Smart, sexy, and talented
Bow in the presence of greatness.
Ryan Ashley Malarkey became the first female winner of Spike’s Ink Master after eight seasons and succeeded at what dozens in her position had hoped to attain on the preeminent tattoo competition show.
Before she won over America and legendary tattoo artist, Oliver Peck, Malarkey was a fashion designer and the owner of the Strange and Unusual Oddities shop with a mere five years of tattooing under her belt. However, despite the odds posed against her, Malarkey used raw talent, fearless ambition and what proved to be the unstoppable power of an all-female alliance to prove to the judges, as well as the nation, that she was the top tattooer of season eight.
Malarkey is an artist who has shown that she can adapt in any situation, which is why the tattoo industry and fans alike should stay tuned to her next tattoos and moves
Photos by Mark Mann / Styled by Stephen J Cucci / Hair by Butch Feist / Makeup by Ryan Ashley Malarkey
Please click through to read her incredible story and see her stunning photos.
How do you think that the industry will advance in terms of gender equality as time goes on?
People everywhere are slowly changing as the times are changing. I’m noticing that the same bracket of elderly people with old-fashioned ways of thinking, who would at one time comment about how it’s a “sin” that such a pretty girl would ruin her body, are now approaching me to tell me about their daughter or granddaughter with a tattoo and they’re connecting with me on that level. Since everyone is getting tattooed in our society, these old school thinking types of people all have a tattooed loved one or friend who allows them to see tattoos as art, instead of body defacement.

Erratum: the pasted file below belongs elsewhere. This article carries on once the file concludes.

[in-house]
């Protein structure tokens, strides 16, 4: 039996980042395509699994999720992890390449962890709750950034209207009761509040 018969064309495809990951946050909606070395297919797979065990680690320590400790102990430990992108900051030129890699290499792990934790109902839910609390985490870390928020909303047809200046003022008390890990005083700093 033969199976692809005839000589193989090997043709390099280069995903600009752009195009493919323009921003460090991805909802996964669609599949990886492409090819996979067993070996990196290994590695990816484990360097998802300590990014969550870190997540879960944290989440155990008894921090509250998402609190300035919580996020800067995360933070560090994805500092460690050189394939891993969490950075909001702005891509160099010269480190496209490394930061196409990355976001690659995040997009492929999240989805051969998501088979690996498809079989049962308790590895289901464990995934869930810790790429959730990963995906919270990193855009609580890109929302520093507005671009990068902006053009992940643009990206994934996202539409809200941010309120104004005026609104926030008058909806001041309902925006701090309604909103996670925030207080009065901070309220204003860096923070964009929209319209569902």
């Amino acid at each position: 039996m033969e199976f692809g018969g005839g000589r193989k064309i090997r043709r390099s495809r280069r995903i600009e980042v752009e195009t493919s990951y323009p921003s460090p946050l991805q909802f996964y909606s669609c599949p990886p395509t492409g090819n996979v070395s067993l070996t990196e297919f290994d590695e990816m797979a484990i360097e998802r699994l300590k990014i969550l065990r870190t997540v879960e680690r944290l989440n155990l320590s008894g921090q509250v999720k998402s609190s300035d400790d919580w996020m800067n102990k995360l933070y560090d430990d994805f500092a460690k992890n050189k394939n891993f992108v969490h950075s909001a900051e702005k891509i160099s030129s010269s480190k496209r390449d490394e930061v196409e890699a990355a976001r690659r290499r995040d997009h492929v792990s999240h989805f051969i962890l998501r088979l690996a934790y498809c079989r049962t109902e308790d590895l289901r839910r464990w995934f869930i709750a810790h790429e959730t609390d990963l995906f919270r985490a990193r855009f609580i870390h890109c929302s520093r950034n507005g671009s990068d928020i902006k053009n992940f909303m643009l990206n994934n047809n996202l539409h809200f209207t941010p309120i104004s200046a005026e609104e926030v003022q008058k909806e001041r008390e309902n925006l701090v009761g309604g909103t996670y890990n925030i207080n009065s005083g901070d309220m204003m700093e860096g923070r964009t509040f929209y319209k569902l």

Do you think that your tattooing has changed since the competition began?
Not only has my tattooing changed since the competition, but my overall outlook on tattoos has changed. I normally work by myself in my little private studio and rarely ever have any outside influence, advice or critique. It was very hard at first to hear some of the brutally blunt critiques on my work, and it took me awhile to realize how valuable they were and to simply listen. But instead of pretending my work was perfect and ignorantly defending the imperfections, I took every bit of critique and improved. I let my ego get broken down enough to build myself back up with this new knowledge that I am so grateful for.